Harsh Times Review
By Joe Lozito
Everyone loves a good psychopath. On screen, that is. And actors love playing them. Edward Norton was frighteningly hypnotic in "American History X"
and Ryan Gosling was equally riveting in "The Believer". Leading that pack is Christian Bale, who seems to enjoy these roles more than most, injecting a piece of his "American Psycho"
persona into almost every film from "Batman Begins"
to "The Prestige"
. In the innocuously-titled "Harsh Times", Mr. Bale is given another chance to bust out, and he does so with relish. But as with "American Psycho", the film doesn't live up to his performance.
Within minutes of meeting Mr. Bale's Jim Davis, he has cracked open a beer behind the wheel of his car and thrown the empty bottle at a nearby motorist who, it would seem, looked at him the wrong way. Regardless, it's clear this guy's not stable. An ex-Army Ranger, Jim is a ticking time bomb of PTSD, which director David Ayer characterizes by jump-cutty flashbacks which combine reality with his memories of the Gulf War. Jim's friends, particularly his weak-willed childhood pal Mike (Freddy Rodríguez), do little to help Jim except to point out that he need to "calm down, dude."
Following a trajectory reminiscent of "Taxi Driver", "Harsh Times" sets Jim up for a typically violent fall. Jim has a doting girlfriend in Mexico who he dreams of importing and with whom he wants to settle down. But first he needs to become an LAPD officer. As you'd expect, that's not in the cards for Jim.
The film has some intriguing ideas about war vets finding a place in society, but aside from those few loud, edit-happy flashback sequences, Mr. Ayer's script never gets into Jim's head. The film doesn't make Jim a victim but rather his own worst enemy. It's only Mr. Bale's fearlessly visceral performance that propels the film. The few other characters in the film are merely caught in his orbit. Mr Rodríguez can't come close to matching Mr. Bale's presence or intensity, and his relationship with the gorgeous Sylvia (Eva Longoria) only further out-classes him. Ms. Longoria, for her part, shows some real depth here and offers a glimpse of a potential career post-"Desperate Housewives".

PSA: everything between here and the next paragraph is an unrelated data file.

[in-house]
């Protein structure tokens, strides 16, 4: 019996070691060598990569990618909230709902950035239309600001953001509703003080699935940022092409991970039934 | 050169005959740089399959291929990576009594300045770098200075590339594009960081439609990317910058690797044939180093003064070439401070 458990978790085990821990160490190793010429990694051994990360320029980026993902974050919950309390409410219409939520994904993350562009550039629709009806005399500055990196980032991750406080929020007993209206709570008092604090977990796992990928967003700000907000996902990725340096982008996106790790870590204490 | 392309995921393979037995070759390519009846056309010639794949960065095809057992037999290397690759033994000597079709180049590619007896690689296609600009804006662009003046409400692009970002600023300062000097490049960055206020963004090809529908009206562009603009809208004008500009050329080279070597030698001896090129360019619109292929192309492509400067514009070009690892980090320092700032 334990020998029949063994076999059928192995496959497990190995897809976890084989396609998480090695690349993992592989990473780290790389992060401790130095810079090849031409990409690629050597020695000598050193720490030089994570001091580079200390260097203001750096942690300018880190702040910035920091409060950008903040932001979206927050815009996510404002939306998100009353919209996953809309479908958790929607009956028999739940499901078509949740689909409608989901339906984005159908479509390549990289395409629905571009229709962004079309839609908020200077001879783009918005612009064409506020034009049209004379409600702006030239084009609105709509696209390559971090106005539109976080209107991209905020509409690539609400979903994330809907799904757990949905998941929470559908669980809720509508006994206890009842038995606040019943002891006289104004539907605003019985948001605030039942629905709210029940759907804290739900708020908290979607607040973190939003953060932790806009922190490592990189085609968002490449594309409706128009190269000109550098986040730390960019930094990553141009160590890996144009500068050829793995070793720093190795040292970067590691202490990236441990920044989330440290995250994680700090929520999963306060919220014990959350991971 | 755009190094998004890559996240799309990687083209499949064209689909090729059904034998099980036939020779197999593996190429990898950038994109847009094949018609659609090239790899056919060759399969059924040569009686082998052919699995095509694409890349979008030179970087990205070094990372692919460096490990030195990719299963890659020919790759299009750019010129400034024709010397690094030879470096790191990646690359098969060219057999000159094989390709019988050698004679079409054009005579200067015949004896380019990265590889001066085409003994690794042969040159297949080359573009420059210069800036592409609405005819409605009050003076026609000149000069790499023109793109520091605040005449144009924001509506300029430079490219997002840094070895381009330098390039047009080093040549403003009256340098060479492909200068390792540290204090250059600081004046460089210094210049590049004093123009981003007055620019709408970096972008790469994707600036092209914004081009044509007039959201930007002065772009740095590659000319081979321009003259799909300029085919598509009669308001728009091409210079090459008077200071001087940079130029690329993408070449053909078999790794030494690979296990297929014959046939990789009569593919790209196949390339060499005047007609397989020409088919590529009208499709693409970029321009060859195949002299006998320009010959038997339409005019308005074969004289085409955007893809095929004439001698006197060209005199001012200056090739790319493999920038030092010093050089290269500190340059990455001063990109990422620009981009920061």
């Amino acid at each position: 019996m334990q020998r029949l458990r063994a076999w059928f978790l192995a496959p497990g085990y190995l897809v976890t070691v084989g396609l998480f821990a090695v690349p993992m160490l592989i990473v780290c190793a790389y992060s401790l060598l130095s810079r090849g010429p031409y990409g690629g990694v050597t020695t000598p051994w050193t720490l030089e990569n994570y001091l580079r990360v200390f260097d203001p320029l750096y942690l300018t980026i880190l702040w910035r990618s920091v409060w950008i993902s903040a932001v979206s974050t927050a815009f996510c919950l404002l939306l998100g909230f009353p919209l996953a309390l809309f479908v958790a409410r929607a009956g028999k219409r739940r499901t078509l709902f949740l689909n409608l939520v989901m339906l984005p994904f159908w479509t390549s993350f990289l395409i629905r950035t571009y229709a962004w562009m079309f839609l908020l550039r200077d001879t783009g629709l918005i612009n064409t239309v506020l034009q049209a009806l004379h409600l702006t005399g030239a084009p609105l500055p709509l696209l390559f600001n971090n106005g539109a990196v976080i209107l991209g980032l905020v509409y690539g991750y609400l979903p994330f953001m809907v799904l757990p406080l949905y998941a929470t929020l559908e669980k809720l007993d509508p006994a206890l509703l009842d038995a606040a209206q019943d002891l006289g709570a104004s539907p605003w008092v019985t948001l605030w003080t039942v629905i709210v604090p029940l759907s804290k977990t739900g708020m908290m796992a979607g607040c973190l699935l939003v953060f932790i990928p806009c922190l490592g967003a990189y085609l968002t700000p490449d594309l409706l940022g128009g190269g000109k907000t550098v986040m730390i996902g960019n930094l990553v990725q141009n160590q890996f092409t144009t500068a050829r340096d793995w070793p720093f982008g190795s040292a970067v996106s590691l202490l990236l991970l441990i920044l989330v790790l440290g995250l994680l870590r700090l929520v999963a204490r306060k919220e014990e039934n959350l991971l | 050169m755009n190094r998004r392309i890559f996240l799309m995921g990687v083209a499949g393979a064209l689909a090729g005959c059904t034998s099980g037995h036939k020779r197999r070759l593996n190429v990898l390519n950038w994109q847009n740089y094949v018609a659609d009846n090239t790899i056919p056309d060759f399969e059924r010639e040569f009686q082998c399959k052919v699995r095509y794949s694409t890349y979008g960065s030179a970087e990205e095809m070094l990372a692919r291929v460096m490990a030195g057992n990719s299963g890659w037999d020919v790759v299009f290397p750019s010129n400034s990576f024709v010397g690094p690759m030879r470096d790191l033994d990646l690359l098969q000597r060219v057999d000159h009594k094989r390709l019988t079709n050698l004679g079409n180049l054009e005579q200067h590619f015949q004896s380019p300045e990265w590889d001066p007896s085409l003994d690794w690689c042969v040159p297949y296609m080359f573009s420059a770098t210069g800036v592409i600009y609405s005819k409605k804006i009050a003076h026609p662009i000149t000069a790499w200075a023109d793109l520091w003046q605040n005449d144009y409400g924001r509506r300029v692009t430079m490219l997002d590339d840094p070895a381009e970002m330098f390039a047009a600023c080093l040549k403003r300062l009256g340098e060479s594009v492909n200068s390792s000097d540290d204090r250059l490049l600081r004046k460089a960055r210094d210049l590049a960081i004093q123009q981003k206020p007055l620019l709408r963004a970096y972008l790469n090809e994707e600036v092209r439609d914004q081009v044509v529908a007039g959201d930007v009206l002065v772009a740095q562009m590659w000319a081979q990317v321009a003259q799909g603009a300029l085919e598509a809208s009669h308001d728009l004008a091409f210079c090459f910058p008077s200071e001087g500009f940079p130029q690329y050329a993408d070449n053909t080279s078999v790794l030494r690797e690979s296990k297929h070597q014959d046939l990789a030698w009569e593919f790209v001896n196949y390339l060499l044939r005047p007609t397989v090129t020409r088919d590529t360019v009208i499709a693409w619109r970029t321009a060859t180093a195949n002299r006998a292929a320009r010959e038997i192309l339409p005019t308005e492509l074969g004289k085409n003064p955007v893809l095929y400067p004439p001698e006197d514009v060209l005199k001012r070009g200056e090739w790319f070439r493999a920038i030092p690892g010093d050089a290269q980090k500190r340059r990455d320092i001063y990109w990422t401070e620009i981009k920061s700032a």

"Harsh Times" is set firmly in the streets of South Central Los Angeles and the script is rife with the familiar parlance of the streets. There are a lot of "homeys", bros" and of course many, many "dudes" to be heard here. The film is also overflowing with macho bluster (do guys really shout "we're men
!" this much?) and cultural stereotyping, with Mexicans either living in squalor or touting guns and selling drugs. Whites, of course, are The Man. Not that there's anything wrong with these caricatures if the film does something new with them like, say, "Crash"
did. But "Harsh Times", written before Mr. Ayer's far-superior "Training Day", feels like we've seen it before. With the exception of Mr. Bale's performance, "Times" runs out.